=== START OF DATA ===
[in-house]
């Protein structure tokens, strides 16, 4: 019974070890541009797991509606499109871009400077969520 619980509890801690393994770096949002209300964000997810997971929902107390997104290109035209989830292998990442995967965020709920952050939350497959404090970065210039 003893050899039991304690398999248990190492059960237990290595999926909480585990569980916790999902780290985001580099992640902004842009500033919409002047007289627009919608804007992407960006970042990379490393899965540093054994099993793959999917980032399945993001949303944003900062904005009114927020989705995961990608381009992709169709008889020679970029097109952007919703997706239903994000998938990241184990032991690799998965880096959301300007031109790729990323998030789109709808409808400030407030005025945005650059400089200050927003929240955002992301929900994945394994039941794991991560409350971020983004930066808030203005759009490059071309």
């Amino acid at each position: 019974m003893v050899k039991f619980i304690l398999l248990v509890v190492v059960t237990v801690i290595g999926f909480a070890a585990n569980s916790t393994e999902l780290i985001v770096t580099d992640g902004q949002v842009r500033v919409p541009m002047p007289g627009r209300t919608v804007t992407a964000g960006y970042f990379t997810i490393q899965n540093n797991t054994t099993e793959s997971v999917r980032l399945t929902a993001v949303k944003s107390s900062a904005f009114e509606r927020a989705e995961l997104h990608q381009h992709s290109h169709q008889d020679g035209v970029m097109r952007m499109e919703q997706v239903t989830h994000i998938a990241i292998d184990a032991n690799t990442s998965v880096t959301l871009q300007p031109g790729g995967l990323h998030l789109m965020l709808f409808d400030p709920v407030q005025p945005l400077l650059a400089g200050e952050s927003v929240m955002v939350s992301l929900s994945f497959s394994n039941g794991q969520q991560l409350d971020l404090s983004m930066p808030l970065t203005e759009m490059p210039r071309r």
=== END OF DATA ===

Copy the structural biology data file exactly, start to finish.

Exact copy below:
[in-house]
């Protein structure tokens, strides 16, 4: 019974070890541009797991509606499109871009400077969520 619980509890801690393994770096949002209300964000997810997971929902107390997104290109035209989830292998990442995967965020709920952050939350497959404090970065210039 003893050899039991304690398999248990190492059960237990290595999926909480585990569980916790999902780290985001580099992640902004842009500033919409002047007289627009919608804007992407960006970042990379490393899965540093054994099993793959999917980032399945993001949303944003900062904005009114927020989705995961990608381009992709169709008889020679970029097109952007919703997706239903994000998938990241184990032991690799998965880096959301300007031109790729990323998030789109709808409808400030407030005025945005650059400089200050927003929240955002992301929900994945394994039941794991991560409350971020983004930066808030203005759009490059071309």
């Amino acid at each position: 019974m003893v050899k039991f619980i304690l398999l248990v509890v190492v059960t237990v801690i290595g999926f909480a070890a585990n569980s916790t393994e999902l780290i985001v770096t580099d992640g902004q949002v842009r500033v919409p541009m002047p007289g627009r209300t919608v804007t992407a964000g960006y970042f990379t997810i490393q899965n540093n797991t054994t099993e793959s997971v999917r980032l399945t929902a993001v949303k944003s107390s900062a904005f009114e509606r927020a989705e995961l997104h990608q381009h992709s290109h169709q008889d020679g035209v970029m097109r952007m499109e919703q997706v239903t989830h994000i998938a990241i292998d184990a032991n690799t990442s998965v880096t959301l871009q300007p031109g790729g995967l990323h998030l789109m965020l709808f409808d400030p709920v407030q005025p945005l400077l650059a400089g200050e952050s927003v929240m955002v939350s992301l929900s994945f497959s394994n039941g794991q969520q991560l409350d971020l404090s983004m930066p808030l970065t203005e759009m490059p210039r071309r």